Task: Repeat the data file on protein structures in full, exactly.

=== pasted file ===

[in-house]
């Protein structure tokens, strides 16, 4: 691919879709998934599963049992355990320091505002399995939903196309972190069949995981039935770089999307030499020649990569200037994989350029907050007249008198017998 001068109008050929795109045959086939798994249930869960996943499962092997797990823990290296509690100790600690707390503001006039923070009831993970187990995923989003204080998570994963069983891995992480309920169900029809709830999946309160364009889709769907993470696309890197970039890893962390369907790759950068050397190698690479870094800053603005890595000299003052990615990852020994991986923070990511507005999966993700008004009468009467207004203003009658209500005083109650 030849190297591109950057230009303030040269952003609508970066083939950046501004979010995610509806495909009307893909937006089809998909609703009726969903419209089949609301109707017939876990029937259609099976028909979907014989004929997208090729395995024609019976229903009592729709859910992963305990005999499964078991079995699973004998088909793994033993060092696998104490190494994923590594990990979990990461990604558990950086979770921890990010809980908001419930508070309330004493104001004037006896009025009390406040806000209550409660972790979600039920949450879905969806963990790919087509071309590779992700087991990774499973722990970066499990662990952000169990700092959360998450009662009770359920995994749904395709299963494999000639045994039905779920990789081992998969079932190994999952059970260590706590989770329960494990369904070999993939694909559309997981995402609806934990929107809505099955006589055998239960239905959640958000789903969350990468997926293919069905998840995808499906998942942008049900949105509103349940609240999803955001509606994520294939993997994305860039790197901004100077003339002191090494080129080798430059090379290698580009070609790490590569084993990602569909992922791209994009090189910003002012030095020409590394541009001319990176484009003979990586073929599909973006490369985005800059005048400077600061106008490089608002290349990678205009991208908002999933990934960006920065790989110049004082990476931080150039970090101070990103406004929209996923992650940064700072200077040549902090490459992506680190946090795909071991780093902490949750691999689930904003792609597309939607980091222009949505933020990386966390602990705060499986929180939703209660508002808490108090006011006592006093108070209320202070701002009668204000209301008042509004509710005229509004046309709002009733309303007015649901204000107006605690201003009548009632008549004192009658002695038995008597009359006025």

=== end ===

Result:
[in-house]
């Protein structure tokens, strides 16, 4: 691919879709998934599963049992355990320091505002399995939903196309972190069949995981039935770089999307030499020649990569200037994989350029907050007249008198017998 001068109008050929795109045959086939798994249930869960996943499962092997797990823990290296509690100790600690707390503001006039923070009831993970187990995923989003204080998570994963069983891995992480309920169900029809709830999946309160364009889709769907993470696309890197970039890893962390369907790759950068050397190698690479870094800053603005890595000299003052990615990852020994991986923070990511507005999966993700008004009468009467207004203003009658209500005083109650 030849190297591109950057230009303030040269952003609508970066083939950046501004979010995610509806495909009307893909937006089809998909609703009726969903419209089949609301109707017939876990029937259609099976028909979907014989004929997208090729395995024609019976229903009592729709859910992963305990005999499964078991079995699973004998088909793994033993060092696998104490190494994923590594990990979990990461990604558990950086979770921890990010809980908001419930508070309330004493104001004037006896009025009390406040806000209550409660972790979600039920949450879905969806963990790919087509071309590779992700087991990774499973722990970066499990662990952000169990700092959360998450009662009770359920995994749904395709299963494999000639045994039905779920990789081992998969079932190994999952059970260590706590989770329960494990369904070999993939694909559309997981995402609806934990929107809505099955006589055998239960239905959640958000789903969350990468997926293919069905998840995808499906998942942008049900949105509103349940609240999803955001509606994520294939993997994305860039790197901004100077003339002191090494080129080798430059090379290698580009070609790490590569084993990602569909992922791209994009090189910003002012030095020409590394541009001319990176484009003979990586073929599909973006490369985005800059005048400077600061106008490089608002290349990678205009991208908002999933990934960006920065790989110049004082990476931080150039970090101070990103406004929209996923992650940064700072200077040549902090490459992506680190946090795909071991780093902490949750691999689930904003792609597309939607980091222009949505933020990386966390602990705060499986929180939703209660508002808490108090006011006592006093108070209320202070701002009668204000209301008042509004509710005229509004046309709002009733309303007015649901204000107006605690201003009548009632008549004192009658002695038995008597009359006025």